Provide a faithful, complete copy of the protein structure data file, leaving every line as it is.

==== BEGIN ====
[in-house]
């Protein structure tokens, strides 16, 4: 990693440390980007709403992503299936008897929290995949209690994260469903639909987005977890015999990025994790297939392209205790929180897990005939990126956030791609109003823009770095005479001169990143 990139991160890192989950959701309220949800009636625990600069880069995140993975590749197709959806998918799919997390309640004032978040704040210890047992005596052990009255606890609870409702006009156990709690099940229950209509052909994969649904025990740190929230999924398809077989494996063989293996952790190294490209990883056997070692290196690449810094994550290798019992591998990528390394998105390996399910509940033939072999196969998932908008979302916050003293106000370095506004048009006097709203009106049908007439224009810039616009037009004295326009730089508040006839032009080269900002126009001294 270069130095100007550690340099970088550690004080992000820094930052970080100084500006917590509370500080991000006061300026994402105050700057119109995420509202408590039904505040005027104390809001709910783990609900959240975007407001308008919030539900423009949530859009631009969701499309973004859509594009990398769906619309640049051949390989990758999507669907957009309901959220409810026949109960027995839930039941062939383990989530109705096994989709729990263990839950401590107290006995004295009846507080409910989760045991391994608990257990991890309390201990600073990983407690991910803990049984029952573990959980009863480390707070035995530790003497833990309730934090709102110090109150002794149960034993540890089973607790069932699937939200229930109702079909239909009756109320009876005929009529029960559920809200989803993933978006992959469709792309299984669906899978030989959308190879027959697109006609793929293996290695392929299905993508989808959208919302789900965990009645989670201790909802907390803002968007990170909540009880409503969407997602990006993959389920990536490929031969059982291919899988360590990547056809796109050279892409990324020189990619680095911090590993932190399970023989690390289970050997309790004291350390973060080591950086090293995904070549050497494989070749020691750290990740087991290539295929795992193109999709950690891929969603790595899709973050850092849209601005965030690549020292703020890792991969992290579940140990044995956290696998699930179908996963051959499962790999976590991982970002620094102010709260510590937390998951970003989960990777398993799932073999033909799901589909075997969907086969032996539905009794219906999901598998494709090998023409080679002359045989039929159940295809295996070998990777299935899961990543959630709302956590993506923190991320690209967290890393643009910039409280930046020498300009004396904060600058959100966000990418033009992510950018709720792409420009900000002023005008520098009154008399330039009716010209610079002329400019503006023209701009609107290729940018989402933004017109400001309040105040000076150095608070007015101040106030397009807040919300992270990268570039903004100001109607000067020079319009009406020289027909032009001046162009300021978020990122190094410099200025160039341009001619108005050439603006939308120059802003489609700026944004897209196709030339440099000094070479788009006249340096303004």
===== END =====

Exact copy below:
[in-house]
């Protein structure tokens, strides 16, 4: 990693440390980007709403992503299936008897929290995949209690994260469903639909987005977890015999990025994790297939392209205790929180897990005939990126956030791609109003823009770095005479001169990143 990139991160890192989950959701309220949800009636625990600069880069995140993975590749197709959806998918799919997390309640004032978040704040210890047992005596052990009255606890609870409702006009156990709690099940229950209509052909994969649904025990740190929230999924398809077989494996063989293996952790190294490209990883056997070692290196690449810094994550290798019992591998990528390394998105390996399910509940033939072999196969998932908008979302916050003293106000370095506004048009006097709203009106049908007439224009810039616009037009004295326009730089508040006839032009080269900002126009001294 270069130095100007550690340099970088550690004080992000820094930052970080100084500006917590509370500080991000006061300026994402105050700057119109995420509202408590039904505040005027104390809001709910783990609900959240975007407001308008919030539900423009949530859009631009969701499309973004859509594009990398769906619309640049051949390989990758999507669907957009309901959220409810026949109960027995839930039941062939383990989530109705096994989709729990263990839950401590107290006995004295009846507080409910989760045991391994608990257990991890309390201990600073990983407690991910803990049984029952573990959980009863480390707070035995530790003497833990309730934090709102110090109150002794149960034993540890089973607790069932699937939200229930109702079909239909009756109320009876005929009529029960559920809200989803993933978006992959469709792309299984669906899978030989959308190879027959697109006609793929293996290695392929299905993508989808959208919302789900965990009645989670201790909802907390803002968007990170909540009880409503969407997602990006993959389920990536490929031969059982291919899988360590990547056809796109050279892409990324020189990619680095911090590993932190399970023989690390289970050997309790004291350390973060080591950086090293995904070549050497494989070749020691750290990740087991290539295929795992193109999709950690891929969603790595899709973050850092849209601005965030690549020292703020890792991969992290579940140990044995956290696998699930179908996963051959499962790999976590991982970002620094102010709260510590937390998951970003989960990777398993799932073999033909799901589909075997969907086969032996539905009794219906999901598998494709090998023409080679002359045989039929159940295809295996070998990777299935899961990543959630709302956590993506923190991320690209967290890393643009910039409280930046020498300009004396904060600058959100966000990418033009992510950018709720792409420009900000002023005008520098009154008399330039009716010209610079002329400019503006023209701009609107290729940018989402933004017109400001309040105040000076150095608070007015101040106030397009807040919300992270990268570039903004100001109607000067020079319009009406020289027909032009001046162009300021978020990122190094410099200025160039341009001619108005050439603006939308120059802003489609700026944004897209196709030339440099000094070479788009006249340096303004």